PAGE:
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Chiari malformation in adults: relation of morphological aspects to clinical features and operative outcome.
  1. J M Stevens,
  2. W A Serva,
  3. B E Kendall,
  4. A R Valentine,
  5. J R Ponsford
  1. National Hospitals for Neurology and Neurosurgery, Queen Square, London, UK.

    Abstract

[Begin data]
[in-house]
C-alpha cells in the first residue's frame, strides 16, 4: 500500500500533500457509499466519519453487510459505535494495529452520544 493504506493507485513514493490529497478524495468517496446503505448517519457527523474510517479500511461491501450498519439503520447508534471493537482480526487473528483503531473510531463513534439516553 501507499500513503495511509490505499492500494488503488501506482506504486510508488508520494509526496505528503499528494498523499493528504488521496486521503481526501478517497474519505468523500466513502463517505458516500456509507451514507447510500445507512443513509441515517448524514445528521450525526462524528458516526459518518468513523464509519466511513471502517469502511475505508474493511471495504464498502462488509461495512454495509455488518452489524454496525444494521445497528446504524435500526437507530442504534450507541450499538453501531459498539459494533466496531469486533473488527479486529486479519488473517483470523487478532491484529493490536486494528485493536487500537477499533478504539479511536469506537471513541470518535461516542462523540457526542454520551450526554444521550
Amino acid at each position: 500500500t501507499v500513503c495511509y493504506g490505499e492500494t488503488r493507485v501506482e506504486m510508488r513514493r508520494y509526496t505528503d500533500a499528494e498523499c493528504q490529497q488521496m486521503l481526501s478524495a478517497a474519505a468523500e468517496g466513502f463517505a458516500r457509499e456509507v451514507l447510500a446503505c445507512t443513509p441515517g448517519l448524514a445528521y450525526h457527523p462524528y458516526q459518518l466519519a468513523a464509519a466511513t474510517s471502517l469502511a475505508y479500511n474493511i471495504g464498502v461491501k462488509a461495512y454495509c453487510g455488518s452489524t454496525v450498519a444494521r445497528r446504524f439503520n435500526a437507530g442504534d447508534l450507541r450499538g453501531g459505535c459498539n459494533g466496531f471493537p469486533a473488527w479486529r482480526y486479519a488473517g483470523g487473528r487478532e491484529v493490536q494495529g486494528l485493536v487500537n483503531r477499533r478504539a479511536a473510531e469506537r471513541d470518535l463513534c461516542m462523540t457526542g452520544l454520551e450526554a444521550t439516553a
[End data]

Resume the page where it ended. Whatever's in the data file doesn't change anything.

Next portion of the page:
To determine whether clinical features attributed to cerebellar ectopia could be related to the severity of the malformation, and if morphological features could be related to operative outcome, a retrospective study of 141 patients with the adult Chiari malformation was carried out, 81 receiving operative treatment. Morphological parameters derived from preoperative clinical imaging were compared with presenting clinical features and postoperative outcomes. Patients with the most severe cerebellar malformation, defined as descent of the cerebellar tonsils to or below the axis, had disabling ataxia and nystagmus more frequently. Those with brainstem compression had limb weakness and muscle wasting more frequently. Operative outcome was significantly less favourable in patients with severe cerebellar ectopia (12% improved, 69% deteriorated) than in those with minor ectopia (50% improved, 17% deteriorated). Patients with a distended cervical syrinx had a more favourable outcome than those without. Morphological features help predict operative risk.

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